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Assignment 1: Getting started

Due: Wednesday, 30 August 2017 by 10:30pm

Summary: In this assignment, you will practice designing and implementing structures and algorithms.

Purposes: To help you think about the relationship between the ways we describe structures and algorithms abstractly and the details necessary when we implement them. To help you recall some of the things you learned (or might have learned) in prior courses.

Collaboration: You may discuss this assignment with anyone you like, provided you credit such discussion when you submit the assignment. You will learn more if you do most of the coding on your own, but you may choose to submit the code for the assignment as a pair or trio.

Submitting: Create a tarball from your code and then mail it to your course instructor with a subject of CSC 301 Assignment 1 (Your Name). You should, of course, substitute your name in that subject.

Warning: So that this assignment is a learning experience for everyone, we may spend class time publicly critiquing your work.

Evaluation: We will primarily evaluate your work on its correctness (e.g., does it compute what it is supposed to; does it meet the requirements of the assignment); clarity (e.g., is the code easy to read, is it well formatted and documented); and efficiency (e.g., does it achieve its goal quickly and with limited resources).

Problem 1: Heaps

In CSC 207, you learned about heaps as an implementation of priority queues. If you need a refresher, CLRS provide an in-depth explanation of heaps in Chapter 6.

Implement arbitrary-sized heaps in Scheme. You should store the values in a vector. When the vector fills, you should build a new, larger, vector and copy the values to that vector. I would recommend that you implement heaps as three-element vectors, one of which holds the size of the heap (not the capacity), one of which holds the vector that represents the elements of the heap, and one of which hold the comparator used to determine priority.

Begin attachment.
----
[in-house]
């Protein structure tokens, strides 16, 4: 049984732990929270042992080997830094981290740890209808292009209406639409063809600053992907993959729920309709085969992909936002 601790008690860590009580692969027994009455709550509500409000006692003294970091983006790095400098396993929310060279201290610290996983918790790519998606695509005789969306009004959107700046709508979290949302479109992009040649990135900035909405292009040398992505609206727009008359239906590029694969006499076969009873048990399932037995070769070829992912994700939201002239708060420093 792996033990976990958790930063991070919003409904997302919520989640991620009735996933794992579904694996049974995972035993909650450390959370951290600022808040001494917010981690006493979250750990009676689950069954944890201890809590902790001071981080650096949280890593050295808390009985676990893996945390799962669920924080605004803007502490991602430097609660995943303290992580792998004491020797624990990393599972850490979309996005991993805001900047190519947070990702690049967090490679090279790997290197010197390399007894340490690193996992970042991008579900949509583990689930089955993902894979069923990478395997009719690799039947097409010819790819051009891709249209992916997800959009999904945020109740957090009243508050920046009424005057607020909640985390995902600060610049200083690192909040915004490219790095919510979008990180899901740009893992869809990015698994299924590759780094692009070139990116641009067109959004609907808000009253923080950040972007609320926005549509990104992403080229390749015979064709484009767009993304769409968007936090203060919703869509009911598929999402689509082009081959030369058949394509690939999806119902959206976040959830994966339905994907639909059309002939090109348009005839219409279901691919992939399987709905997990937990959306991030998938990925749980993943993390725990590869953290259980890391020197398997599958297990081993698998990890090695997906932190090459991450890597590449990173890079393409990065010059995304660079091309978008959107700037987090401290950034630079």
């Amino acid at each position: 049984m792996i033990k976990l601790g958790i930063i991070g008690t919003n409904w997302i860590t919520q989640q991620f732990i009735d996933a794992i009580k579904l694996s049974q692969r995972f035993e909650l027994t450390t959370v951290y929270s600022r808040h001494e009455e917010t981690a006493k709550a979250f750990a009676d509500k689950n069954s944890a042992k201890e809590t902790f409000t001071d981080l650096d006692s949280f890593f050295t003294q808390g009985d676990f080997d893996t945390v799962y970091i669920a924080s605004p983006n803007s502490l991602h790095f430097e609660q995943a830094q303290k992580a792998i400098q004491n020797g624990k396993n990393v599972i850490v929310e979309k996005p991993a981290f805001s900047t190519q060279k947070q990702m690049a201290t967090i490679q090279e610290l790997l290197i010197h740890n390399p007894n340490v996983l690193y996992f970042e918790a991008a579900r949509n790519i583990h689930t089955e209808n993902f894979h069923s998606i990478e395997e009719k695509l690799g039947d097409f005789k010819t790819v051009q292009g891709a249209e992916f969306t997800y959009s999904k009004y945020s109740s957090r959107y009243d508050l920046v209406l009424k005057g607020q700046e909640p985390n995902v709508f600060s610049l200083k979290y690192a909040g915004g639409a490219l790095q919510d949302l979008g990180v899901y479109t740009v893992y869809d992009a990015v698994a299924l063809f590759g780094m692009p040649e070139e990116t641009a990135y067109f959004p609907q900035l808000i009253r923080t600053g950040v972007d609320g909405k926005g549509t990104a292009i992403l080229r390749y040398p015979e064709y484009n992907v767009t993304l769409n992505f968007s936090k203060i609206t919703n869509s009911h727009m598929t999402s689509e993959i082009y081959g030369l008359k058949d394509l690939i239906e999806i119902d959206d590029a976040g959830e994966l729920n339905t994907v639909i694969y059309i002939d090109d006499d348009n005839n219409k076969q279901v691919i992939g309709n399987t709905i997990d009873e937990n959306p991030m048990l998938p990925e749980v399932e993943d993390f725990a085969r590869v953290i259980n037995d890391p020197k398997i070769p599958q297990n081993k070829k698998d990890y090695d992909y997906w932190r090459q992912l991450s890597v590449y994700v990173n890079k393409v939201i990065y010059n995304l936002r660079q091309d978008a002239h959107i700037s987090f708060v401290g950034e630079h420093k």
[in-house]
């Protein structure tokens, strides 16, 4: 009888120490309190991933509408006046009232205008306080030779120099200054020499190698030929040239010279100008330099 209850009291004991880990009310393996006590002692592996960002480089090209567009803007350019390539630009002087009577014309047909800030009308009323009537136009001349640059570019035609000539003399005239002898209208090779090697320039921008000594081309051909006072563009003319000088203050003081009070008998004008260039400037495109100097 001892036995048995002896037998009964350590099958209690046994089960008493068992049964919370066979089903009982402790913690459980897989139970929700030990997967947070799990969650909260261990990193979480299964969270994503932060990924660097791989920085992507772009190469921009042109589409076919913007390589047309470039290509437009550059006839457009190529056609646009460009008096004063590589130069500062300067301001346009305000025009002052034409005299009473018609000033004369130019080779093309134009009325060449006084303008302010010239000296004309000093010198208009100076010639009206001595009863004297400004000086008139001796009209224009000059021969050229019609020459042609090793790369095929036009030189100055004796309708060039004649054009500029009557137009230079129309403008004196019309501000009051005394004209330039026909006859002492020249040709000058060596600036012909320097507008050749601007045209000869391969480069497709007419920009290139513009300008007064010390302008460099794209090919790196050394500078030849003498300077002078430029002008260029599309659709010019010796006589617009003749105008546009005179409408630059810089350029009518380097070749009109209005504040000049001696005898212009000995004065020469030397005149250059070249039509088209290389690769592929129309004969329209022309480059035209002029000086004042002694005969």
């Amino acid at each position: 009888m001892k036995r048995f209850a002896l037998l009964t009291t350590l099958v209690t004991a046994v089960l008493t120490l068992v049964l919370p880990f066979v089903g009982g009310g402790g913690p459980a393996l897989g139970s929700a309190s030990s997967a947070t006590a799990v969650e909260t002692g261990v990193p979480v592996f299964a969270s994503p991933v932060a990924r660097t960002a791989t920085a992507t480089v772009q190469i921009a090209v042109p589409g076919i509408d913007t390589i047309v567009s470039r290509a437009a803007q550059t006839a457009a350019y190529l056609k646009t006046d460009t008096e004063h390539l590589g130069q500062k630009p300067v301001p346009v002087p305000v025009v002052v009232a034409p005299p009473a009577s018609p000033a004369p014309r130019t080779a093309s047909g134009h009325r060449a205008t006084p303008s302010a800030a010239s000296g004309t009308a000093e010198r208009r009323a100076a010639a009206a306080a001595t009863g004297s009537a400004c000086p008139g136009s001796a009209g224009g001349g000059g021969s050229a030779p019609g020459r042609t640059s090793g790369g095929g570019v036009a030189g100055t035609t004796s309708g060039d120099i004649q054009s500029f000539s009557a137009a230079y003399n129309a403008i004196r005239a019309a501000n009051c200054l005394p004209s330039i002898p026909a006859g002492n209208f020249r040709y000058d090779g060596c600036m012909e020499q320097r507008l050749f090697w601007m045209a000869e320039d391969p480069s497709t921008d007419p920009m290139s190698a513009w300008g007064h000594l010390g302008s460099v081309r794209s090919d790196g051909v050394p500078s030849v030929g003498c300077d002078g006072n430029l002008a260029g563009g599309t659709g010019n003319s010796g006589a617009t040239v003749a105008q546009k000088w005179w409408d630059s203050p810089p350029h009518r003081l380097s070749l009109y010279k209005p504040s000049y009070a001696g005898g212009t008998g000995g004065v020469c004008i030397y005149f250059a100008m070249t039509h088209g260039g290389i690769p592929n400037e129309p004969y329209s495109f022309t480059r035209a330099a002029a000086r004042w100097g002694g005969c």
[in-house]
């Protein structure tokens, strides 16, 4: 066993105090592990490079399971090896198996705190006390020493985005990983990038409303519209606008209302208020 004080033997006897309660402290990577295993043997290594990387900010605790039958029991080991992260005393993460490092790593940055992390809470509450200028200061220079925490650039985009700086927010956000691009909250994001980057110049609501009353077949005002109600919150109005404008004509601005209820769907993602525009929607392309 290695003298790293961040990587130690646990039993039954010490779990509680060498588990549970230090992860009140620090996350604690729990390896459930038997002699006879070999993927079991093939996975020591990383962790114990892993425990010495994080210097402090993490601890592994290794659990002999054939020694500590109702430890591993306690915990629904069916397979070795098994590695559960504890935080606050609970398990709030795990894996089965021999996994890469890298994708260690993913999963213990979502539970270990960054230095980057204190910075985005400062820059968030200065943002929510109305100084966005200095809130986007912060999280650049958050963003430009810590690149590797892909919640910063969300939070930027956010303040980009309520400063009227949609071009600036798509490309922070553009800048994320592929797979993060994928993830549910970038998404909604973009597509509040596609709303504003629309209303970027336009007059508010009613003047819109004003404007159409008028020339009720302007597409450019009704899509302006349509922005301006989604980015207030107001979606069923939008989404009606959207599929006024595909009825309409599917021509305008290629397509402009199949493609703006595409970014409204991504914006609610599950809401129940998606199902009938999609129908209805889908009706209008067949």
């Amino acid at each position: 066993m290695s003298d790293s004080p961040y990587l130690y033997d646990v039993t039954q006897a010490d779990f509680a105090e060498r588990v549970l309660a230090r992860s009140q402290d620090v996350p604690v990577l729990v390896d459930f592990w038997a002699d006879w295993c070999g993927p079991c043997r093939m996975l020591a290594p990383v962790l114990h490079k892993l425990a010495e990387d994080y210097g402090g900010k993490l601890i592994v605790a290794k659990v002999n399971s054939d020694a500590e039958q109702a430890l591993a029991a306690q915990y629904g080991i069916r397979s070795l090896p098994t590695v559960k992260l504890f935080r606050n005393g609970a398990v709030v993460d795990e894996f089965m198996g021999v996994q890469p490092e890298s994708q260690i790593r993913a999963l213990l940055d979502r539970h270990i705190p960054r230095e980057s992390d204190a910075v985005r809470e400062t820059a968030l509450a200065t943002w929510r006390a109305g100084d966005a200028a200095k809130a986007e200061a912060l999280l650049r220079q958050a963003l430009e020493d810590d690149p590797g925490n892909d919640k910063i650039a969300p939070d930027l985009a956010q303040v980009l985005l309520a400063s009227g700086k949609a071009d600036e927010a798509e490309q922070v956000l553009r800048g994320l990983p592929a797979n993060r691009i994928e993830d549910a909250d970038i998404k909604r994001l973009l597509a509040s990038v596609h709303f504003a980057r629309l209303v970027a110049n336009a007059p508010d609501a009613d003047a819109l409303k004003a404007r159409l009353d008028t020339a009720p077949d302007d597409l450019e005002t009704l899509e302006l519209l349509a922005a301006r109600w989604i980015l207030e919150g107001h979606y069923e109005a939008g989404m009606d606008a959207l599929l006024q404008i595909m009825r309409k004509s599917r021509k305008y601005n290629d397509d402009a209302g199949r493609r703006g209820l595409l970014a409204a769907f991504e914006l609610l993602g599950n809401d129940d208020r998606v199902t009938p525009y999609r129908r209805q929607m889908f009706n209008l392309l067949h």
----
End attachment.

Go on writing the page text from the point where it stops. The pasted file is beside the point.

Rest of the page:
;;; Procedure:
;;;   heap-new
;;; Parameters:
;;;   higher-priority?, a binary predicate
;;; Purpose:
;;;   Create a new heap.
;;; Produces:
;;;   heap, a heap
(define heap-new
  (lambda (higher-priority?)
    (vector 0 (make-vector 31) higher-priority?)))

In the code above, the 0 represents the initial size of the heap and the 31 represents the initial capacity.

Note that (higher-priority? a b) is supposed to return true when a is higher priority than b and false otherwise.

You should implement the following procedures

  • (first heap), which returns the highest-priority element in the heap;
  • (get heap), which returns and removes the highest-priority element in the heap; and
  • (add heap value), which adds a value to the heap.

Problem 2: Robotic motion

In section 1.1 of The Algorithm Design Manual, Skiena describes a series of heuristics for choosing an order of points to solder so as to minimize total distance traveled.

Using a programming language of your choice, implement four heuristics (procedures) that take a sequence of points as input and produce an order in which to solder the points.

  1. One that starts at a random point and uses the “closest point next” strategy.

  2. One that does a diagonal sweep from the top-left corner to the bottom-right corner. If two elements are on the same diagonal, visit the leftmost one first.

  3. One that selects the points in random order.

  4. One of your own design.

Finally, Then write a program that generates at least ten different random sets of points and determines the total distance traveled for that set of points for each of the four heuristics.